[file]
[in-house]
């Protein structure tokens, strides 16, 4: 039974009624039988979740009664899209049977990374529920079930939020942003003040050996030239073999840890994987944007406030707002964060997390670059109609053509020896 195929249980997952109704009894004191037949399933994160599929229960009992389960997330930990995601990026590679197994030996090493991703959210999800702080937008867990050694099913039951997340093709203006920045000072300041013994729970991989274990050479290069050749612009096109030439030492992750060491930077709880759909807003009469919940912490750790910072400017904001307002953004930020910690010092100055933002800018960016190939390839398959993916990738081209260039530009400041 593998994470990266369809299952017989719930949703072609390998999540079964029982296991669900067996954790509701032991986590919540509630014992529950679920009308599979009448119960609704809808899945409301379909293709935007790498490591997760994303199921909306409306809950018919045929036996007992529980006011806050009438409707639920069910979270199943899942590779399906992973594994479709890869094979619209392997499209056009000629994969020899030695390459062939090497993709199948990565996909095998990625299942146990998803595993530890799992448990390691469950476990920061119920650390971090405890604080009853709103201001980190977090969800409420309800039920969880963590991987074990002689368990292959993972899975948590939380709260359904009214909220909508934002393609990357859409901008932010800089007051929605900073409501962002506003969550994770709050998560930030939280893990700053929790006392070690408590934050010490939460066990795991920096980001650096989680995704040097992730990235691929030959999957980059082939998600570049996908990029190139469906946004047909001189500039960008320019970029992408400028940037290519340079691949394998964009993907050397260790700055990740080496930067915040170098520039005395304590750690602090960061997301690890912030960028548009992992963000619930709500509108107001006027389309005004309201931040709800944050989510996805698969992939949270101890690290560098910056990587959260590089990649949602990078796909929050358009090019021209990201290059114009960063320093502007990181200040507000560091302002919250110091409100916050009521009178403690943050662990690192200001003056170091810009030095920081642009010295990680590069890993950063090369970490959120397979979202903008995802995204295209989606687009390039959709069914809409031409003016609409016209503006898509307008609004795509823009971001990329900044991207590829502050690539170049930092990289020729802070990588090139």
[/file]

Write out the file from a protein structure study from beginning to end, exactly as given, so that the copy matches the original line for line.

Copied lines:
[in-house]
């Protein structure tokens, strides 16, 4: 039974009624039988979740009664899209049977990374529920079930939020942003003040050996030239073999840890994987944007406030707002964060997390670059109609053509020896 195929249980997952109704009894004191037949399933994160599929229960009992389960997330930990995601990026590679197994030996090493991703959210999800702080937008867990050694099913039951997340093709203006920045000072300041013994729970991989274990050479290069050749612009096109030439030492992750060491930077709880759909807003009469919940912490750790910072400017904001307002953004930020910690010092100055933002800018960016190939390839398959993916990738081209260039530009400041 593998994470990266369809299952017989719930949703072609390998999540079964029982296991669900067996954790509701032991986590919540509630014992529950679920009308599979009448119960609704809808899945409301379909293709935007790498490591997760994303199921909306409306809950018919045929036996007992529980006011806050009438409707639920069910979270199943899942590779399906992973594994479709890869094979619209392997499209056009000629994969020899030695390459062939090497993709199948990565996909095998990625299942146990998803595993530890799992448990390691469950476990920061119920650390971090405890604080009853709103201001980190977090969800409420309800039920969880963590991987074990002689368990292959993972899975948590939380709260359904009214909220909508934002393609990357859409901008932010800089007051929605900073409501962002506003969550994770709050998560930030939280893990700053929790006392070690408590934050010490939460066990795991920096980001650096989680995704040097992730990235691929030959999957980059082939998600570049996908990029190139469906946004047909001189500039960008320019970029992408400028940037290519340079691949394998964009993907050397260790700055990740080496930067915040170098520039005395304590750690602090960061997301690890912030960028548009992992963000619930709500509108107001006027389309005004309201931040709800944050989510996805698969992939949270101890690290560098910056990587959260590089990649949602990078796909929050358009090019021209990201290059114009960063320093502007990181200040507000560091302002919250110091409100916050009521009178403690943050662990690192200001003056170091810009030095920081642009010295990680590069890993950063090369970490959120397979979202903008995802995204295209989606687009390039959709069914809409031409003016609409016209503006898509307008609004795509823009971001990329900044991207590829502050690539170049930092990289020729802070990588090139």